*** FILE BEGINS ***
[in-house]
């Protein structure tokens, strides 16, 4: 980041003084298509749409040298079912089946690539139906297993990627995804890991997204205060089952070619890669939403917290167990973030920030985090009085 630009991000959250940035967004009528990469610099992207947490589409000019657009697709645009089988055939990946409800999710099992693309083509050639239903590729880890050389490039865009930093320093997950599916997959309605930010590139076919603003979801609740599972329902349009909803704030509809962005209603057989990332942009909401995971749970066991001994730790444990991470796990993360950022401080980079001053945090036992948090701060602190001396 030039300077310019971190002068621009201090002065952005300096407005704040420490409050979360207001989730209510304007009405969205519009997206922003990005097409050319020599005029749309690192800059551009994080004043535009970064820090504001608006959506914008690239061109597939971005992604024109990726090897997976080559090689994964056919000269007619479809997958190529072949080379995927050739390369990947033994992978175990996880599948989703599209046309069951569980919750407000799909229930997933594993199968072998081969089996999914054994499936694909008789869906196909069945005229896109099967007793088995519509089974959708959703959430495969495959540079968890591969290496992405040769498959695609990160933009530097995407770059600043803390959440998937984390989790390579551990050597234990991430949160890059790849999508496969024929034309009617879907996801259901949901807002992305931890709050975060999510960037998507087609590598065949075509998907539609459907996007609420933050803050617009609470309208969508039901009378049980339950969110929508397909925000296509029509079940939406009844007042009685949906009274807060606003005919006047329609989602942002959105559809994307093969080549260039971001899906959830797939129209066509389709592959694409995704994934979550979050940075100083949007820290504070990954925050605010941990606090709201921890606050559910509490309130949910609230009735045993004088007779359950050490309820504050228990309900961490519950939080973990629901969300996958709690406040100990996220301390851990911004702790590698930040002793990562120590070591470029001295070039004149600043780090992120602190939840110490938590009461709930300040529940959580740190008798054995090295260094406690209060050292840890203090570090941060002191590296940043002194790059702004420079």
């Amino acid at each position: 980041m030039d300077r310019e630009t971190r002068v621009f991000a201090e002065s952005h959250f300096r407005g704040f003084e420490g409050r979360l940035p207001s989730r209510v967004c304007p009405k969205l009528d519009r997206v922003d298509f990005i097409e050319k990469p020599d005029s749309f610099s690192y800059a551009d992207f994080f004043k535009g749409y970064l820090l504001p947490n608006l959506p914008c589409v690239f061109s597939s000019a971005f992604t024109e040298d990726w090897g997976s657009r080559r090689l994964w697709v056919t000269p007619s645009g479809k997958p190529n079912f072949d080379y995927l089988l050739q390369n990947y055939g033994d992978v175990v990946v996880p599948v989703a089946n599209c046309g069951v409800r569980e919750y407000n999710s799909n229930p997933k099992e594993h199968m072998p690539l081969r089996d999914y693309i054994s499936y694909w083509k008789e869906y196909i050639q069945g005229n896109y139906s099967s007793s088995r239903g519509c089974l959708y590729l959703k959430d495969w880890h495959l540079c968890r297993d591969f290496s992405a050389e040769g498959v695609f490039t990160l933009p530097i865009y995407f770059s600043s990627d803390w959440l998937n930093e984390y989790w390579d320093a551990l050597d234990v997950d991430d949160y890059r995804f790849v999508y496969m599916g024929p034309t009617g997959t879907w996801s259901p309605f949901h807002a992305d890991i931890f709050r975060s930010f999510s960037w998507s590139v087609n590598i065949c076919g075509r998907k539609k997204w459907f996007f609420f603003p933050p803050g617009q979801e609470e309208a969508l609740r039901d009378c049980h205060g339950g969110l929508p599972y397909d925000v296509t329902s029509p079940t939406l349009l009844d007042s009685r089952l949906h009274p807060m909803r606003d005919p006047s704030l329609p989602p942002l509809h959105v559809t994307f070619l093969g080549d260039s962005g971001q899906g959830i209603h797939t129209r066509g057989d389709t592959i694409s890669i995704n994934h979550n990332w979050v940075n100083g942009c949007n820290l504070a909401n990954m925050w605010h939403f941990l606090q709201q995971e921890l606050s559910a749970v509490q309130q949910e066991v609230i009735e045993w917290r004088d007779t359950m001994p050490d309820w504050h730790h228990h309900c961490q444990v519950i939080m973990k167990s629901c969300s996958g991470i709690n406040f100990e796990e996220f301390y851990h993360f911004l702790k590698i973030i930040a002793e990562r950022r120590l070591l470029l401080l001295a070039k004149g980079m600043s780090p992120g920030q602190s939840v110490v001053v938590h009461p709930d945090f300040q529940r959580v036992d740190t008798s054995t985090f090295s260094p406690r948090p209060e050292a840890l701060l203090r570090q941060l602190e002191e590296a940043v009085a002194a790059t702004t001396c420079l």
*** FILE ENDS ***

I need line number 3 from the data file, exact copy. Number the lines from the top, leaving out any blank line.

């Amino acid at each position: 980041m030039d300077r310019e630009t971190r002068v621009f991000a201090e002065s952005h959250f300096r407005g704040f003084e420490g409050r979360l940035p207001s989730r209510v967004c304007p009405k969205l009528d519009r997206v922003d298509f990005i097409e050319k990469p020599d005029s749309f610099s690192y800059a551009d992207f994080f004043k535009g749409y970064l820090l504001p947490n608006l959506p914008c589409v690239f061109s597939s000019a971005f992604t024109e040298d990726w090897g997976s657009r080559r090689l994964w697709v056919t000269p007619s645009g479809k997958p190529n079912f072949d080379y995927l089988l050739q390369n990947y055939g033994d992978v175990v990946v996880p599948v989703a089946n599209c046309g069951v409800r569980e919750y407000n999710s799909n229930p997933k099992e594993h199968m072998p690539l081969r089996d999914y693309i054994s499936y694909w083509k008789e869906y196909i050639q069945g005229n896109y139906s099967s007793s088995r239903g519509c089974l959708y590729l959703k959430d495969w880890h495959l540079c968890r297993d591969f290496s992405a050389e040769g498959v695609f490039t990160l933009p530097i865009y995407f770059s600043s990627d803390w959440l998937n930093e984390y989790w390579d320093a551990l050597d234990v997950d991430d949160y890059r995804f790849v999508y496969m599916g024929p034309t009617g997959t879907w996801s259901p309605f949901h807002a992305d890991i931890f709050r975060s930010f999510s960037w998507s590139v087609n590598i065949c076919g075509r998907k539609k997204w459907f996007f609420f603003p933050p803050g617009q979801e609470e309208a969508l609740r039901d009378c049980h205060g339950g969110l929508p599972y397909d925000v296509t329902s029509p079940t939406l349009l009844d007042s009685r089952l949906h009274p807060m909803r606003d005919p006047s704030l329609p989602p942002l509809h959105v559809t994307f070619l093969g080549d260039s962005g971001q899906g959830i209603h797939t129209r066509g057989d389709t592959i694409s890669i995704n994934h979550n990332w979050v940075n100083g942009c949007n820290l504070a909401n990954m925050w605010h939403f941990l606090q709201q995971e921890l606050s559910a749970v509490q309130q949910e066991v609230i009735e045993w917290r004088d007779t359950m001994p050490d309820w504050h730790h228990h309900c961490q444990v519950i939080m973990k167990s629901c969300s996958g991470i709690n406040f100990e796990e996220f301390y851990h993360f911004l702790k590698i973030i930040a002793e990562r950022r120590l070591l470029l401080l001295a070039k004149g980079m600043s780090p992120g920030q602190s939840v110490v001053v938590h009461p709930d945090f300040q529940r959580v036992d740190t008798s054995t985090f090295s260094p406690r948090p209060e050292a840890l701060l203090r570090q941060l602190e002191e590296a940043v009085a002194a790059t702004t001396c420079l």